Example

A project example with 2 dependancy modules showing the pre-compiler build command output.

Project File - hello world.swift
// name:helloworld
// type:project
// include:numbers.swift
// include:date.swift

print("Hello, swift world")  
printNumbers()  
printToday()  
Module File - numbers.swift
// name:numbers
// type:module

import Glibc

func printNumbers() {  
   for i in 1...10 {
      usleep(500000)
      print(i * i * i * i * i)
   }
}
Module File - date.swift
// name:date
// type:module

import Foundation     

func printToday(){  
   let date = Date()
   let dateFormatter = DateFormatter()

   dateFormatter.dateStyle = .full
   dateFormatter.timeStyle = .full

   let dateString = dateFormatter.string(from: date as Date)

   print("FullStyle Date Format = \(dateString)") 

}

If we try to run this project using swiftc it will fail!

$ swiftc helloworld.swift

This because we haven't referenced our dependancy modules.

error: use of unresolved identifier 'printNumbers'  
printNumbers()  
error: use of unresolved identifier 'printToday'  
printToday()  

So lets try again referencing the correct files.

$ swiftc helloworld.swift ../swiftModules/numbers.swift ../swiftModules/date.swift

Another fail! What is going on? Now we have different errors, even our simple print statement won't work.

expressions are not allowed at the top level  
print("Hello, swifty world!")  
error: expressions are not allowed at the top level  
printNumbers()  
error: expressions are not allowed at the top level  
printToday()  

This is because as soon as we add dependancies swiftc is looking for a main.swift, we don't have one and swiftc thinks our helloworld.swift is just another dependancy.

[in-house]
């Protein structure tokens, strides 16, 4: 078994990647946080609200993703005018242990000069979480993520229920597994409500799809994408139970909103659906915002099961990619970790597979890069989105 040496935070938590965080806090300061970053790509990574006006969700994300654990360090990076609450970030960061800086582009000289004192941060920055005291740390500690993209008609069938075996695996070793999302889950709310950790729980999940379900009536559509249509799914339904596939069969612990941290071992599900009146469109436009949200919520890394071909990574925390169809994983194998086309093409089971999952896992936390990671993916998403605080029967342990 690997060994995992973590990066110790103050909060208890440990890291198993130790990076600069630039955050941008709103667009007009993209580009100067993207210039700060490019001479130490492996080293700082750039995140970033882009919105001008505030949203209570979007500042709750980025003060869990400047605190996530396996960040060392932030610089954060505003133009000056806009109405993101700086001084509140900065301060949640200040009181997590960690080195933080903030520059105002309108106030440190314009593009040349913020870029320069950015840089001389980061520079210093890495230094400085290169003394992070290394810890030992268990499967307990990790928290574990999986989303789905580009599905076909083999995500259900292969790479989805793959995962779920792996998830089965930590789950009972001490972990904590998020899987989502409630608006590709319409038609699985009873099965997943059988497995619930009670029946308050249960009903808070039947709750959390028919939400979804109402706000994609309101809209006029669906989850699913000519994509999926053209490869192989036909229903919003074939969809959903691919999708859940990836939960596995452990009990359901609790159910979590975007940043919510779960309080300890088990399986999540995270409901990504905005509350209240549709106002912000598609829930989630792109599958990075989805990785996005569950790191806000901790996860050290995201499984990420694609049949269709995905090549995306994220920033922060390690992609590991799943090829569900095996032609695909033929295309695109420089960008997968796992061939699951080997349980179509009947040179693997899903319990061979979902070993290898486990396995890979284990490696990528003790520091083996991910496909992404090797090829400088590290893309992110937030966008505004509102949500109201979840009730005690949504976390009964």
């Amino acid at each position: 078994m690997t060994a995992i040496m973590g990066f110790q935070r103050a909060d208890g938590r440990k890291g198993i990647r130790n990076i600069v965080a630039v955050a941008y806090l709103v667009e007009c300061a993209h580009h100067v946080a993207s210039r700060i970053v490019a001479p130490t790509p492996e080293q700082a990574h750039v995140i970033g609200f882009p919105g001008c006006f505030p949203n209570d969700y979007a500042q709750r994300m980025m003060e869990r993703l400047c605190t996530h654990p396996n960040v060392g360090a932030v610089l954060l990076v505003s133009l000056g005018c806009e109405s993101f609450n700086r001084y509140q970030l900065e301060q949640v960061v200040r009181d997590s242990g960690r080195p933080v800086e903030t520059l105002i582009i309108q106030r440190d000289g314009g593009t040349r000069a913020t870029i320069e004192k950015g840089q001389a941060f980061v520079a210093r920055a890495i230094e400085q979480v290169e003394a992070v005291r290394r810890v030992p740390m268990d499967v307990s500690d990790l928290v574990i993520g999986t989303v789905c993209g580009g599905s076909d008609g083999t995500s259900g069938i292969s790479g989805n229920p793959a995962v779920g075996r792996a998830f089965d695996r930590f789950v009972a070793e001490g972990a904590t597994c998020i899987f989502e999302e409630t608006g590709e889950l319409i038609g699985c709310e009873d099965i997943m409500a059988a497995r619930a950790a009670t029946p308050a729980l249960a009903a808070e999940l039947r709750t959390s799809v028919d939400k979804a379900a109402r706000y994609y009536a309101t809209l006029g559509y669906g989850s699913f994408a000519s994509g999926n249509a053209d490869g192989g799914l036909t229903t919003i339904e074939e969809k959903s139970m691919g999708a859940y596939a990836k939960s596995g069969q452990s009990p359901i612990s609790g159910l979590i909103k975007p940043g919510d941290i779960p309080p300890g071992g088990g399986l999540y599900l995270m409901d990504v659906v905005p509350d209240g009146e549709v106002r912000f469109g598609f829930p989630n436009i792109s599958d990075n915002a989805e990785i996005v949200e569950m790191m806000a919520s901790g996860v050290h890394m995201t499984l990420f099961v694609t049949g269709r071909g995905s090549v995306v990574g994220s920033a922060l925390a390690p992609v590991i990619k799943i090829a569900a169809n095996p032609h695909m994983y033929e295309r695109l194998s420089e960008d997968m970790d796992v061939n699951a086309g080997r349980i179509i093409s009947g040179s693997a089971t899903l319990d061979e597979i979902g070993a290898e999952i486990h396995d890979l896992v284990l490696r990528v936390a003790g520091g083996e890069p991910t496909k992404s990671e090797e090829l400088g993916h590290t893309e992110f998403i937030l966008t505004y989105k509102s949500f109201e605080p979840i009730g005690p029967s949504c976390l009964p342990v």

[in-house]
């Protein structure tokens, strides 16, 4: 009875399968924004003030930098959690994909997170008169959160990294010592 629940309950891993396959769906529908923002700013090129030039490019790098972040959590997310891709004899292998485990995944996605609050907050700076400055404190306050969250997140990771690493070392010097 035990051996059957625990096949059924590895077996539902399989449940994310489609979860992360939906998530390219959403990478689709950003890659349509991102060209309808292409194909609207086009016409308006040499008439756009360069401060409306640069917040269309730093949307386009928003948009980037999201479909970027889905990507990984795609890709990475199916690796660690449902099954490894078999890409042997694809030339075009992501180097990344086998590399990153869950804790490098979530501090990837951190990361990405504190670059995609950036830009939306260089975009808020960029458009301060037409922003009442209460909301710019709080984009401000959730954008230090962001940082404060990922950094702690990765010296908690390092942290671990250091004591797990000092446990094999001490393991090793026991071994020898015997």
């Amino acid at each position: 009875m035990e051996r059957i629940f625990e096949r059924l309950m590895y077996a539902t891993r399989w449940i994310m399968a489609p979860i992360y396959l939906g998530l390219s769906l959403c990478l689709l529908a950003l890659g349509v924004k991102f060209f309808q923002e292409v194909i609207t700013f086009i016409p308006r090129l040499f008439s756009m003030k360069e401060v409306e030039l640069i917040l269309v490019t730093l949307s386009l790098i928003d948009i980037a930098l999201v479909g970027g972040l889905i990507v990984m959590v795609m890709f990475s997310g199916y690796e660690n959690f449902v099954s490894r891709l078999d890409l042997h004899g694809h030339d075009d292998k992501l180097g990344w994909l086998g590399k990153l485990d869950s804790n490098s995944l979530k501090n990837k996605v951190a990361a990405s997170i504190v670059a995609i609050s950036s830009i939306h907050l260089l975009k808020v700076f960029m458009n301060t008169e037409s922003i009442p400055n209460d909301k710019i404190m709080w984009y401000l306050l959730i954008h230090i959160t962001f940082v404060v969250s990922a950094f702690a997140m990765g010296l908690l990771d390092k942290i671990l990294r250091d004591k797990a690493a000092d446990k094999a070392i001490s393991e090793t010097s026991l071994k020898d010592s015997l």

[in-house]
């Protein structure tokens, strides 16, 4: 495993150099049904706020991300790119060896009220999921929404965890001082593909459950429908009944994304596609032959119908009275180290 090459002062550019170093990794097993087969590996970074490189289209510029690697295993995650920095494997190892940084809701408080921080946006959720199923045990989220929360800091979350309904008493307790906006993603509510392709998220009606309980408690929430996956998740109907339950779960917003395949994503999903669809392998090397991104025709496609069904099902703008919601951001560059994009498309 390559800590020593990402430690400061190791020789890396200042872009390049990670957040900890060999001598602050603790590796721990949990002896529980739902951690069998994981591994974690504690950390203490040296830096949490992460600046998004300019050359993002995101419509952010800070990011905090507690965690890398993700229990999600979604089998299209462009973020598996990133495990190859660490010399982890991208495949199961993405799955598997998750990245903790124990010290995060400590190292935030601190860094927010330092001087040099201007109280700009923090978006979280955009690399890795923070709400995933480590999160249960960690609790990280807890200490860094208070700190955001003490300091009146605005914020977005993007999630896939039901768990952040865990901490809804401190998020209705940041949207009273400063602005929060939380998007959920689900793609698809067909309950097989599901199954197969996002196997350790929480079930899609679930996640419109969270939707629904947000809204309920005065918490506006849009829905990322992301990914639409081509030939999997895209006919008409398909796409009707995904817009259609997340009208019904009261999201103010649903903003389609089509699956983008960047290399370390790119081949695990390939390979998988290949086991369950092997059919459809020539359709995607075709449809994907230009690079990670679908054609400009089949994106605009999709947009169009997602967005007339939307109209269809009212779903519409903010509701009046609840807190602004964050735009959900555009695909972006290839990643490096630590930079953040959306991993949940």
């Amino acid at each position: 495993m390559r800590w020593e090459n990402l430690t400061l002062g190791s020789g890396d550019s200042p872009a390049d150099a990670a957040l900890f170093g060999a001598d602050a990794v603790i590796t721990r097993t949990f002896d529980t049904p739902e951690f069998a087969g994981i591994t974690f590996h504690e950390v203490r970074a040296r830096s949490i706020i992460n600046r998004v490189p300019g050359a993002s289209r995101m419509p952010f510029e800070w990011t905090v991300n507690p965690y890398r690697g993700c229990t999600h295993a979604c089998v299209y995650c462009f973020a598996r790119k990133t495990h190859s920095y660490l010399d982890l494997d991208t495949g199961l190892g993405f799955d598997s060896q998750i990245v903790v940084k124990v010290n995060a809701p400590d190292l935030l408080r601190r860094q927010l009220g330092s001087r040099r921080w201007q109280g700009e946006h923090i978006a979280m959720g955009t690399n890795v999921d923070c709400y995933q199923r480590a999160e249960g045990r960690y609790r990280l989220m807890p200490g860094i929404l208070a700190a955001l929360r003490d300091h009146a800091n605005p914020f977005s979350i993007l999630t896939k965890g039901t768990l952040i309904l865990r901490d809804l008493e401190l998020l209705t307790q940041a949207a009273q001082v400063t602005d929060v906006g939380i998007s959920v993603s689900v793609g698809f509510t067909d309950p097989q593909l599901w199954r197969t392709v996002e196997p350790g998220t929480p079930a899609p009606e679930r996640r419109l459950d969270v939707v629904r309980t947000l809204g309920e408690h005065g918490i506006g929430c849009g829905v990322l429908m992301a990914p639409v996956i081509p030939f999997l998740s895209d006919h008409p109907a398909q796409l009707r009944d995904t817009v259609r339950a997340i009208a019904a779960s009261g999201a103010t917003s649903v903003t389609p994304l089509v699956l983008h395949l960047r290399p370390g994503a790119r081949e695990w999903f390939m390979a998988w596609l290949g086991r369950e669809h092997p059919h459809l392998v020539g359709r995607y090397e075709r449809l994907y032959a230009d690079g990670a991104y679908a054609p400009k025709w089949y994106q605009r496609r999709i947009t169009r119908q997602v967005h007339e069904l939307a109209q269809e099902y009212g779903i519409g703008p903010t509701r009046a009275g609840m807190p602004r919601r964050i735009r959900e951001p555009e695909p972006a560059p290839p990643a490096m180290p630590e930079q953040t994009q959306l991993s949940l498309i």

We have to rename helloworld.swift to main.swift and then we can build with no errors.

$ swiftc main.swift ../swiftModules/numbers.swift ../swiftModules/date.swift

This will build an app called main.

if we add -o helloworld.app to the command we will get our correctly named app.

$ swiftc -o helloworld.app main.swift ../swiftModules/numbers.swift ../swiftModules/date.swift

Wouldn't it be great if we could just select "helloworld.swift", tap a run button, or type a simple command like ...

$ swift-lite-build helloworld.swift

Well now you can!

The Swift-Lite pre-compiler scans your project file for dependancies and constructs a custom build command to create your app.

// type:project
// name:helloworld
// include:numbers.swift
// include:date.swift

The project file identifies itself as a project and lists the dependancies to include using meta-data tags.

// type:module
// name:numbers

The module file identifies itself as module using meta-tags.

$ swift-lite-build helloworld.swift

An example of a build command using Swift-Lite.

This build command will do the following:-
1. Create a tmp build directory
2. Copy the project.swift file to the tmp build directory as main.swift
3. Create a custom swiftc build command
4. Build the app and output as the same name as the project
5. Remove tmp build directory and contents